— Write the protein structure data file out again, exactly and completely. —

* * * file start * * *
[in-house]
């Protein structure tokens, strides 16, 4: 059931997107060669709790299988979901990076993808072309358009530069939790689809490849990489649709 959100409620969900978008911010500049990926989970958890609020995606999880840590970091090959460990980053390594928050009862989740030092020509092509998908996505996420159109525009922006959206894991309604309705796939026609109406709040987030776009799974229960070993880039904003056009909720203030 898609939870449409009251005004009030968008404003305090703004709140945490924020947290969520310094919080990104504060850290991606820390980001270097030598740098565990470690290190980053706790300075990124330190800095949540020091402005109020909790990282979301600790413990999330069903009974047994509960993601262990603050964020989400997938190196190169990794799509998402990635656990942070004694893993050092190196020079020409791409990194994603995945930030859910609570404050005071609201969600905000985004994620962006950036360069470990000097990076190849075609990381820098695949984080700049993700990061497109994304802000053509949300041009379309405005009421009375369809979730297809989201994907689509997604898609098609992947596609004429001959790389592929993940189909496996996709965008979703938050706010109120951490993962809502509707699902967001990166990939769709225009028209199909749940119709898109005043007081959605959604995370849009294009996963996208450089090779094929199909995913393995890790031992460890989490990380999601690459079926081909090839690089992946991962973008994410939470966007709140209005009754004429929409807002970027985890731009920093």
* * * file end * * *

[in-house]
């Protein structure tokens, strides 16, 4: 059931997107060669709790299988979901990076993808072309358009530069939790689809490849990489649709 959100409620969900978008911010500049990926989970958890609020995606999880840590970091090959460990980053390594928050009862989740030092020509092509998908996505996420159109525009922006959206894991309604309705796939026609109406709040987030776009799974229960070993880039904003056009909720203030 898609939870449409009251005004009030968008404003305090703004709140945490924020947290969520310094919080990104504060850290991606820390980001270097030598740098565990470690290190980053706790300075990124330190800095949540020091402005109020909790990282979301600790413990999330069903009974047994509960993601262990603050964020989400997938190196190169990794799509998402990635656990942070004694893993050092190196020079020409791409990194994603995945930030859910609570404050005071609201969600905000985004994620962006950036360069470990000097990076190849075609990381820098695949984080700049993700990061497109994304802000053509949300041009379309405005009421009375369809979730297809989201994907689509997604898609098609992947596609004429001959790389592929993940189909496996996709965008979703938050706010109120951490993962809502509707699902967001990166990939769709225009028209199909749940119709898109005043007081959605959604995370849009294009996963996208450089090779094929199909995913393995890790031992460890989490990380999601690459079926081909090839690089992946991962973008994410939470966007709140209005009754004429929409807002970027985890731009920093």